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The Overall Top 5 Best stretches for a 5-kilometer run

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The legendary 5K run! Preparing for a 5k run is your first step to becoming a long-distance road runner. The 5k is a fairly popular race that occurs over a stretch of ideally 5 kilometers, it is the shortest of all road races with the classical races being the 10k (10-kilometer distance), and up to 42 kilometers in official marathons. How long does it take to run a 5k? Good question, it takes about 30-40 minutes, and if you are really fast you could beat the world record for the fastest time taken to complete a 5k run which is 12 minutes, 51 seconds. Also, if you were wondering how long is a 5k in miles its 3.107 miles

Preparing for a 5k run will take more than mere vocal commitment, it will take a healthy diet, exercise, a doctor’s visit(probably), and a whole lot of stretching.

Here we’ve taken the time to outline the 5 best stretches for a 5K run while you use the extra time on your hands to prepare for it.

Hamstring Stretch

Short or stiff hamstrings are a big problem for runners. The classic hamstring stretch is a very easy exercise and it will help ensure that your hamstrings are stretched adequately while building flexibility over time. Tight hamstrings cause the inward movement of the pelvis over time, and causes pain while running long distances and renders you more prone to other injuries. To do the hamstring stretch all you have to do is get a mat, no other equipment is needed.

How to do it

  • Get an exercise mat and sit on it comfortably.
  • Stretch both legs out straight
  • Extend your arms forward while keeping your knees straight and bend your waist as far as possible without too much discomfort.
  • At this stage you should feel a bit of tension on your hamstrings.
  • Stay in this position for 10-30 minutes.
  • Rest by going back into the starting position.
  • Repeat the whole process 3-5 times.

Hip Circles

This is one exercise on the list everyone should be familiar with from gym class. Hip circles are essential to keep your hips loose and limber while going for runs. 5-kilometer runs take time and you would need a whole lot of support from your hips. Hip circles are easy to do and can be performed by anybody including kids and it works the hips, glutes, thighs(quads), and the abdominals.

How to do it

  • Stand straight on a level platform.
  • Place your feet about shoulder-width apart.
  • Place your hands on your hips.
  • Shift your hips forward to the left then back to the right in a circular motion.
  • Shift your hips back from the left to the right again.
  • Do this 10 times then change direction and go right to left.
  • Repeat the whole process for 3 sets.

Runners lunges

Lunges are a jack of all trades when it comes to stretches, they work the hamstrings, quadriceps, and glutes. The runner’s lunge is more suited for runners and ironically is performed like you are about to run. Runners lunges can help to naturally lengthen your stride and improve your single-leg balance

How to do it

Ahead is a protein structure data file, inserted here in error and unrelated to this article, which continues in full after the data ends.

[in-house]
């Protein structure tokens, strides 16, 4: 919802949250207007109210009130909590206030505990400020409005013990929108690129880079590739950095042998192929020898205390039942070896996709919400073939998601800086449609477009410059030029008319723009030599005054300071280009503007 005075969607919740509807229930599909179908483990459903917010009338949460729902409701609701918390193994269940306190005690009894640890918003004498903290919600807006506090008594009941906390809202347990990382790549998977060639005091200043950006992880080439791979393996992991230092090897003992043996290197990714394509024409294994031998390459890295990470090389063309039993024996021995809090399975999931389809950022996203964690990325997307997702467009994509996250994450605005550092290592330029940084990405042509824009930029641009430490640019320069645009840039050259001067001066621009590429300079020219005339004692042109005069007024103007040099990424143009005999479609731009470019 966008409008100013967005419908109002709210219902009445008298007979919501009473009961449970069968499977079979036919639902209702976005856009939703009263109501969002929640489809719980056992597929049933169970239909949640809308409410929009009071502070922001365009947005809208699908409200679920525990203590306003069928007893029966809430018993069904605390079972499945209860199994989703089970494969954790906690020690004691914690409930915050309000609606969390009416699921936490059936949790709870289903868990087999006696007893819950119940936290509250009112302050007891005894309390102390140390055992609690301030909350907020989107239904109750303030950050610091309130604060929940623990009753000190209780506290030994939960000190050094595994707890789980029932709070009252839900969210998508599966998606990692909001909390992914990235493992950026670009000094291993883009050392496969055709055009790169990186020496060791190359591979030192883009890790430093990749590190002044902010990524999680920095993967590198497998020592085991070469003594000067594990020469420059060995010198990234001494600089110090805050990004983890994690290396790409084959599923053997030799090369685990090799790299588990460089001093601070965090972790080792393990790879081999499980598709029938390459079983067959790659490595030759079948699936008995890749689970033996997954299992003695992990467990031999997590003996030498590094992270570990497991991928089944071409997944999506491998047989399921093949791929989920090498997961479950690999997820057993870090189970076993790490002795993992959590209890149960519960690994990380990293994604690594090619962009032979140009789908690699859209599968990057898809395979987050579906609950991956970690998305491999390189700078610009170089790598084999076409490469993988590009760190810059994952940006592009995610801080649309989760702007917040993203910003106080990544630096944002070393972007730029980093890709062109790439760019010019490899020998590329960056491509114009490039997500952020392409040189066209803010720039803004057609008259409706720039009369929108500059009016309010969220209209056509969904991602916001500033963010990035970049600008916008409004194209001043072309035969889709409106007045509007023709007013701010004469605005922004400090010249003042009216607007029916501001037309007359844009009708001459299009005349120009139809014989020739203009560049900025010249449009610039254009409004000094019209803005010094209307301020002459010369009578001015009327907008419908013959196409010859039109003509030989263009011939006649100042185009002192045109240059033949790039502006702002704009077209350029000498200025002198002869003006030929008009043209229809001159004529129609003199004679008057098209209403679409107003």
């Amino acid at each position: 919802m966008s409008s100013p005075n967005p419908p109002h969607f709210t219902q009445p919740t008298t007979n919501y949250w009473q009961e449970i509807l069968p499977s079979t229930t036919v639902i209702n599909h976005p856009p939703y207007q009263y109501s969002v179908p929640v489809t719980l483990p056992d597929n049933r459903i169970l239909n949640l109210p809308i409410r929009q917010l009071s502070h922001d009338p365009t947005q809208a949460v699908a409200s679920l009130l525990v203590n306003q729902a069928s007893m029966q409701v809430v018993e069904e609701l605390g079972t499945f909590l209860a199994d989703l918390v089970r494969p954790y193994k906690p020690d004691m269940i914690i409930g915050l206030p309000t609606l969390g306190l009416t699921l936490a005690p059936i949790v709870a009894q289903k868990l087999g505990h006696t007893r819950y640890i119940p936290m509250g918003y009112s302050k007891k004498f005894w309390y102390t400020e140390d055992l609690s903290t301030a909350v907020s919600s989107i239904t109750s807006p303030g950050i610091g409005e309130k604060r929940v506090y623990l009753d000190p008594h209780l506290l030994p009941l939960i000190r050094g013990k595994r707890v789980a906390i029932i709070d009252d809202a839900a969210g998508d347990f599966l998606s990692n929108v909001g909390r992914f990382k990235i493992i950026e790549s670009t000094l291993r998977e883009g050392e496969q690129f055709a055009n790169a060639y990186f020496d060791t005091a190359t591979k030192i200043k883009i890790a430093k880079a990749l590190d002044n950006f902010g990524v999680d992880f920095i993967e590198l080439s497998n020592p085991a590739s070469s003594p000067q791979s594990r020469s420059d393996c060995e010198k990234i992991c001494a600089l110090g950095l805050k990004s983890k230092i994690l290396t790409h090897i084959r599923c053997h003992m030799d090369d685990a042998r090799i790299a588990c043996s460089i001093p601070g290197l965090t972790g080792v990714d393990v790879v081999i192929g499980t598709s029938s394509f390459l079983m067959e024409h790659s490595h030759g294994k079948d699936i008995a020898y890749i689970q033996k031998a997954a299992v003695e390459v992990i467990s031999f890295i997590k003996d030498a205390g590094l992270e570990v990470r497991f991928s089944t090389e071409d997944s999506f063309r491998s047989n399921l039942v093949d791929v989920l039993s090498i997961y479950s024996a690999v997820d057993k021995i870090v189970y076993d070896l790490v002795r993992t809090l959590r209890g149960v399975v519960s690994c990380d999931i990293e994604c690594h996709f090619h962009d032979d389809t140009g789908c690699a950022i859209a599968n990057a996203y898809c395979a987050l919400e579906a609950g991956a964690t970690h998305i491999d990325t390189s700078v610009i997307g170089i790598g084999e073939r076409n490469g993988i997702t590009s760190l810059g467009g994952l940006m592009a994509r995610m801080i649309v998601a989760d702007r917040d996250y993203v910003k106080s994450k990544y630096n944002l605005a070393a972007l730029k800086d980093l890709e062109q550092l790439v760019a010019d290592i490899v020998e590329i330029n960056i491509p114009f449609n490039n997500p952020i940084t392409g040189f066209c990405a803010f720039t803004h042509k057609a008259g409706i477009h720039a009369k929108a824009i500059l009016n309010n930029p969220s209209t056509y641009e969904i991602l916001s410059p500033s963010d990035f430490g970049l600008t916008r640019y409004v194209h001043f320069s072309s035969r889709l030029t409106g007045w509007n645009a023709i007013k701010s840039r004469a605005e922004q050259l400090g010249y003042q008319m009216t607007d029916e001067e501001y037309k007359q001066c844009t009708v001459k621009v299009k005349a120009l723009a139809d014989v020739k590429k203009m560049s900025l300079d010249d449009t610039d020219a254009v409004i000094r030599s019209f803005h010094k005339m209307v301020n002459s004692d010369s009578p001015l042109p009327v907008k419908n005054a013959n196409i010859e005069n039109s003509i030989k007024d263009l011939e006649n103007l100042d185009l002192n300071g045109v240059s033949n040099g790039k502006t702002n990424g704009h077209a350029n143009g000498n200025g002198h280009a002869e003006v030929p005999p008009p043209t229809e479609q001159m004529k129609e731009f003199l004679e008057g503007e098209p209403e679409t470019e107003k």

• Start by crouching down on all fours in a plank-like position.
  • Step your right foot at 90 degrees and place it next to your right palm.
  • Relax your hips and back.
  • Hold this position for 10-20 seconds while gently inhaling and exhaling to activate your core muscles.
  • Repeat the whole process while raising your left foot.

Calf raises

After a good long run, your calves are usually sore and this is perfectly normal. Note though that not all soreness in your calves is normal and improperly stretched out calves will give you sore calves even after running for a short distance. Without stretching your calves you stand the risk of tremendous to light tightness, pain, or injury.

You can do a calf raise either barefooted or wearing foot ware and with elevation. There are different types of calf raises which you can do based on preference including weighted, Standing, Seated, Bent knee, and Single leg but we would be demonstrating the standing variant today.

How to do it

  • Stand up straight.
  • Push using the balls of both feet to raise your heel till you are standing on your toes. NB: the balls of the feet is the space between the toes and the arch of the foot.
  • Slowly lower your heel back down
  • Repeat the whole process 10-30 times based on your preference for about 3 sets.

Standing quad stretch

You could be planning on running a 5k a day or running a 5k 3  times a week but with improperly stretched quads you may not be able to live up to your goal. Tight quad or thigh muscles cause the pelvis to pull down and forward, limiting the pelvis’ ability to rotate the opposite direction. This could lead to the lower back, knee pain, or possible injury. The standing quad stretch help eases up tension in the quadriceps.

How to do it

  • Stand straight on a level platform
  • While standing on your right foot, bend your right leg backward using your hands. You can place your foot on any form of support like a wall to make it easier.
  • Keep your shoulders and hips squared
  • The higher the foot the more stretched out your quads but don’t push your self farther than you can go
  • Maintain this position for 10-30 seconds

•           Repeat the whole process while standing on your left foot.


Apart from being a formality, stretches before any form of physical activity especially running helps build up flexibility, warm up muscles, and to also avoid any form of injury. All stretches should be done with the correct form and at your own personal pace. You don’t have to stretch like a yoga master before your stretches can be effective, stretch as much as your body will allow with rest periods in between. With the stretches listed, you would be ready for that 5k run in no time.

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